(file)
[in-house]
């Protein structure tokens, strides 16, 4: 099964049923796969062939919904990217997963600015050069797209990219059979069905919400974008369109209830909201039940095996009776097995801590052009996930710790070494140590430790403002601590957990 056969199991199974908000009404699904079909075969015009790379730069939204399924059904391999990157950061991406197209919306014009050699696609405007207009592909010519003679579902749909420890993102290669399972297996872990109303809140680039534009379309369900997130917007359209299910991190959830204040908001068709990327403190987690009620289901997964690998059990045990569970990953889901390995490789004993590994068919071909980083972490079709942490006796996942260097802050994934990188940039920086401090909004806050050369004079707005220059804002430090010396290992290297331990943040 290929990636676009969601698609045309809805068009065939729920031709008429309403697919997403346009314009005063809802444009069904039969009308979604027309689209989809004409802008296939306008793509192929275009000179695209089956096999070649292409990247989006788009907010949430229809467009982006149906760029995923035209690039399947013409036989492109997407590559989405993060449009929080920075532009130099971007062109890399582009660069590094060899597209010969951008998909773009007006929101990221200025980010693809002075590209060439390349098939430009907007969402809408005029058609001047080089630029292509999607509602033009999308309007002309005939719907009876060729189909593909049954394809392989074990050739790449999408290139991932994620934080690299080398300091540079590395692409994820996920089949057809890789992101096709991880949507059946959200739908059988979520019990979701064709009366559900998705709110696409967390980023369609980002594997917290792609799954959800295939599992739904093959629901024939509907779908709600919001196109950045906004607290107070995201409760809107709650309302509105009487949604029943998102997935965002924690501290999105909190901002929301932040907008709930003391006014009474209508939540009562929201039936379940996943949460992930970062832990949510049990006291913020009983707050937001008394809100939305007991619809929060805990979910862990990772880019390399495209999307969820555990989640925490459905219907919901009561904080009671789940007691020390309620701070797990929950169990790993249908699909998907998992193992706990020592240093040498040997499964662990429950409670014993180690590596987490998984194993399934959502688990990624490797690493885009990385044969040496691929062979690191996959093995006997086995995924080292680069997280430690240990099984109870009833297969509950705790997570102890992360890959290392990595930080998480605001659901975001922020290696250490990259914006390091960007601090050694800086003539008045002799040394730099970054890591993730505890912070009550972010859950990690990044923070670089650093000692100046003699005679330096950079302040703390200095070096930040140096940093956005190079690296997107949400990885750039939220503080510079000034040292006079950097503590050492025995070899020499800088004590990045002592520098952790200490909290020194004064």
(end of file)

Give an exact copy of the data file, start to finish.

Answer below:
[in-house]
């Protein structure tokens, strides 16, 4: 099964049923796969062939919904990217997963600015050069797209990219059979069905919400974008369109209830909201039940095996009776097995801590052009996930710790070494140590430790403002601590957990 056969199991199974908000009404699904079909075969015009790379730069939204399924059904391999990157950061991406197209919306014009050699696609405007207009592909010519003679579902749909420890993102290669399972297996872990109303809140680039534009379309369900997130917007359209299910991190959830204040908001068709990327403190987690009620289901997964690998059990045990569970990953889901390995490789004993590994068919071909980083972490079709942490006796996942260097802050994934990188940039920086401090909004806050050369004079707005220059804002430090010396290992290297331990943040 290929990636676009969601698609045309809805068009065939729920031709008429309403697919997403346009314009005063809802444009069904039969009308979604027309689209989809004409802008296939306008793509192929275009000179695209089956096999070649292409990247989006788009907010949430229809467009982006149906760029995923035209690039399947013409036989492109997407590559989405993060449009929080920075532009130099971007062109890399582009660069590094060899597209010969951008998909773009007006929101990221200025980010693809002075590209060439390349098939430009907007969402809408005029058609001047080089630029292509999607509602033009999308309007002309005939719907009876060729189909593909049954394809392989074990050739790449999408290139991932994620934080690299080398300091540079590395692409994820996920089949057809890789992101096709991880949507059946959200739908059988979520019990979701064709009366559900998705709110696409967390980023369609980002594997917290792609799954959800295939599992739904093959629901024939509907779908709600919001196109950045906004607290107070995201409760809107709650309302509105009487949604029943998102997935965002924690501290999105909190901002929301932040907008709930003391006014009474209508939540009562929201039936379940996943949460992930970062832990949510049990006291913020009983707050937001008394809100939305007991619809929060805990979910862990990772880019390399495209999307969820555990989640925490459905219907919901009561904080009671789940007691020390309620701070797990929950169990790993249908699909998907998992193992706990020592240093040498040997499964662990429950409670014993180690590596987490998984194993399934959502688990990624490797690493885009990385044969040496691929062979690191996959093995006997086995995924080292680069997280430690240990099984109870009833297969509950705790997570102890992360890959290392990595930080998480605001659901975001922020290696250490990259914006390091960007601090050694800086003539008045002799040394730099970054890591993730505890912070009550972010859950990690990044923070670089650093000692100046003699005679330096950079302040703390200095070096930040140096940093956005190079690296997107949400990885750039939220503080510079000034040292006079950097503590050492025995070899020499800088004590990045002592520098952790200490909290020194004064």